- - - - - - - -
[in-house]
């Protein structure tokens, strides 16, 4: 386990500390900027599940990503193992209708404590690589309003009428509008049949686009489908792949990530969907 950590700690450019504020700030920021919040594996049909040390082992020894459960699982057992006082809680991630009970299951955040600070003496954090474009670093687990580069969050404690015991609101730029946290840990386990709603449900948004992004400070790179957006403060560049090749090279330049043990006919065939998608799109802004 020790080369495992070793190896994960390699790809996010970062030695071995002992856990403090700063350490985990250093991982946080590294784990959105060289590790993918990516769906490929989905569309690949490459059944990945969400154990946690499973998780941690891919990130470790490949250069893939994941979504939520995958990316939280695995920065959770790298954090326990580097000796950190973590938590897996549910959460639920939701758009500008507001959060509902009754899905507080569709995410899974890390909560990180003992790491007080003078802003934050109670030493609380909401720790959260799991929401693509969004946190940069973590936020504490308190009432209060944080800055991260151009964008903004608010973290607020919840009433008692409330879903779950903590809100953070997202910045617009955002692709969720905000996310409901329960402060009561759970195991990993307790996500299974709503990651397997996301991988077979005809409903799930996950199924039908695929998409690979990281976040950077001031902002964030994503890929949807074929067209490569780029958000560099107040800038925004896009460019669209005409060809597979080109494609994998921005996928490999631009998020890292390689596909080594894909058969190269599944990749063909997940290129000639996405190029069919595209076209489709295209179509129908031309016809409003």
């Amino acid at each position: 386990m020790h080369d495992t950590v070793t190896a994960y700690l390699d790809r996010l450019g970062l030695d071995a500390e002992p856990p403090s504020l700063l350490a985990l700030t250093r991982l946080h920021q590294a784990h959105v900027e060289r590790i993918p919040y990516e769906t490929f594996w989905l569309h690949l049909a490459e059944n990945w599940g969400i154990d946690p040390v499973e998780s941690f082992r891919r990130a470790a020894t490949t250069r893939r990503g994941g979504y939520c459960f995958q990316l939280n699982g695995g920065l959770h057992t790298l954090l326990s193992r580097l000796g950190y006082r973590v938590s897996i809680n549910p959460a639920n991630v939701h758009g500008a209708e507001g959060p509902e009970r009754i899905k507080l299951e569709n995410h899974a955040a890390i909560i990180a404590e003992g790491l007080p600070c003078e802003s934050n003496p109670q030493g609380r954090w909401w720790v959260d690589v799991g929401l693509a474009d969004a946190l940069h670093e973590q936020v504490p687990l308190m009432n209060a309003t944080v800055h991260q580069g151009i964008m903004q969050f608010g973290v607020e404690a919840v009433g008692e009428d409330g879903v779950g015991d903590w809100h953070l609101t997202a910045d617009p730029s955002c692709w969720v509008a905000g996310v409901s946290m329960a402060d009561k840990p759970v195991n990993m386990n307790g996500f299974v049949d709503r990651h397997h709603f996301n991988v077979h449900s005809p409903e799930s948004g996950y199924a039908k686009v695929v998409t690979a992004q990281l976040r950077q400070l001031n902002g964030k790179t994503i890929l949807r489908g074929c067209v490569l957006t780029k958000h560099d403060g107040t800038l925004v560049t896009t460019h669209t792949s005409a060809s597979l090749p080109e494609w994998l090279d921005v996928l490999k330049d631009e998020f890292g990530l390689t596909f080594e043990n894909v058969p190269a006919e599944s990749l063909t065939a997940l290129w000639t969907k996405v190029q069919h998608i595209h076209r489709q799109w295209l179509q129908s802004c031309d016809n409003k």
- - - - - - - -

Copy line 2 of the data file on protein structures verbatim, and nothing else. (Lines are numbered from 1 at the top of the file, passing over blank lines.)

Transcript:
């Protein structure tokens, strides 16, 4: 386990500390900027599940990503193992209708404590690589309003009428509008049949686009489908792949990530969907 950590700690450019504020700030920021919040594996049909040390082992020894459960699982057992006082809680991630009970299951955040600070003496954090474009670093687990580069969050404690015991609101730029946290840990386990709603449900948004992004400070790179957006403060560049090749090279330049043990006919065939998608799109802004 020790080369495992070793190896994960390699790809996010970062030695071995002992856990403090700063350490985990250093991982946080590294784990959105060289590790993918990516769906490929989905569309690949490459059944990945969400154990946690499973998780941690891919990130470790490949250069893939994941979504939520995958990316939280695995920065959770790298954090326990580097000796950190973590938590897996549910959460639920939701758009500008507001959060509902009754899905507080569709995410899974890390909560990180003992790491007080003078802003934050109670030493609380909401720790959260799991929401693509969004946190940069973590936020504490308190009432209060944080800055991260151009964008903004608010973290607020919840009433008692409330879903779950903590809100953070997202910045617009955002692709969720905000996310409901329960402060009561759970195991990993307790996500299974709503990651397997996301991988077979005809409903799930996950199924039908695929998409690979990281976040950077001031902002964030994503890929949807074929067209490569780029958000560099107040800038925004896009460019669209005409060809597979080109494609994998921005996928490999631009998020890292390689596909080594894909058969190269599944990749063909997940290129000639996405190029069919595209076209489709295209179509129908031309016809409003």